"It will be an indefinite strike," Garcia said. "We don't recognize this new government imposed by the oligarchy, and we will mount our campaign of resistance until President Manuel Zelaya is restored to power."

Also on Tuesday, the U.S. State Department said it was reviewing its aid to Honduras as it works with regional partners on a deal to restore Zelaya to power and quell political unrest in the country.

State Department spokesman Ian Kelly said the U.S. was reviewing whether Zelaya's ouster met the legal definition of a "coup" before any decision was made.

"Because of the situation and the very dramatic nature of the events there and our profound concern about what's going on there, I think we're looking at a number of aspects of our cooperation," Kelly said.

The State Department has also issued a travel alert due "to the current unstable political and security situation in Honduras." The alert "recommends that American citizens defer all nonessential travel to Honduras until further notice."

In another development, two U.S. military officials in Washington confirmed to CNN that U.S. helicopters will fly over southern Honduras on a humanitarian relief mission Tuesday. The officials said there is great sensitivity to any public appearance by the U.S. military in the country.

The U.S. military also postponed some planned exercises with the Honduran military until the situation in the country settles down, according to the U.S. Southern Command.

"We have postponed certain activities," Maj. D.L. Wright, Southern Command spokesman, told CNN.

Wright said this decision would be in effect for at least two to three weeks, or "until the political situation settles."

Zelaya was overthrown early Sunday when the Honduran military arrested him and flew him to Costa Rica. Micheletti, president of the Congress, was sworn in as provisional president later Sunday.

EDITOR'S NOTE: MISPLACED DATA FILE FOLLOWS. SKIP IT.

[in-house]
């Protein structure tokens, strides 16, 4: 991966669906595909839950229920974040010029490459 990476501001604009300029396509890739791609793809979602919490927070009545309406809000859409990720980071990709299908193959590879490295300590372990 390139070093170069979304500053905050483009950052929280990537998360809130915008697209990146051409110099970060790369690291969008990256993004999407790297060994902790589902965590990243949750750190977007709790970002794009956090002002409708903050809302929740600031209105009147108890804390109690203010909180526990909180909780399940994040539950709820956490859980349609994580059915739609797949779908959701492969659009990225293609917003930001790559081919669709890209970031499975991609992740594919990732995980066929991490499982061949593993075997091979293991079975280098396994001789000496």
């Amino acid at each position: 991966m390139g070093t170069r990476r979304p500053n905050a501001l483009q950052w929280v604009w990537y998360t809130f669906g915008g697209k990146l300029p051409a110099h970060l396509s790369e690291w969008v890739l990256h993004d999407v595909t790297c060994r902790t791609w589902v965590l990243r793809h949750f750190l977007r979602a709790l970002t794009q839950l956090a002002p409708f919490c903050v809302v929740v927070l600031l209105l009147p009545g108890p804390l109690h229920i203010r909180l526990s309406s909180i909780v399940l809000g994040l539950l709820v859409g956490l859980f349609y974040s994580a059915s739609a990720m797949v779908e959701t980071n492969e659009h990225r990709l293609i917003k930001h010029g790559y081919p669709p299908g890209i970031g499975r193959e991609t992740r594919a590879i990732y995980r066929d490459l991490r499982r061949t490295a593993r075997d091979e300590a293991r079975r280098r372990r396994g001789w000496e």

The United Nations, OAS and most nations in the Western Hemisphere, including the United States, have condemned the ouster and demanded that Zelaya be restored to power.

The World Bank said Tuesday it would freeze funds to Honduras until the crisis is resolved, and the United States said it is reviewing its aid to the Central American nation. The U.S. joined many other nations in co-sponsoring Tuesday's U.N. resolution.

Zelaya had been at odds with the other branches of government over a referendum he wanted to hold Sunday. The Honduran Supreme Court had ruled that the referendum was illegal, and Congress had voted not to hold it.

The high court also had overturned Zelaya's dismissal of Honduras' top general, who said the military would not participate in the referendum. The court ordered that the general be reinstated immediately.

Zelaya disregarded those actions and vowed to hold the vote anyway. Video Watch part one of interview with Zelaya (in Spanish) » | Video Part two (in Spanish) »

Honduran authorities on Monday clashed with Zelaya supporters, who took to the streets and threw rocks at authorities, burned tires and set up roadblocks. Are you there? Share your photos, videos

In a radio address Tuesday, Micheletti said Zelaya would be arrested if he came back. Video Watch interview with Micheletti (in Spanish) »

Micheletti also told Honduras' representatives at the United Nations and OAS to quit speaking against the new government or they immediately will be removed from their posts. They are not authorized, he said, to speak for the Honduran government.

In another development, two U.S. military officials in Washington confirmed to CNN that American helicopters will fly over southern Honduras on a humanitarian relief mission Tuesday.


The officials said there is great sensitivity to any public appearance by the U.S. military in the country.

Three Black Hawk helicopters are scheduled to leave an air base at Soto Cano in Honduras and fly south to Nicaragua. They will be used to support the USNS Comfort, which is conducting a medical relief mission.

CNN en Español's Krupskaia Alis in Honduras, and CNN's Karl Penhaul, Barbara Starr and Elise Labott contributed to this report.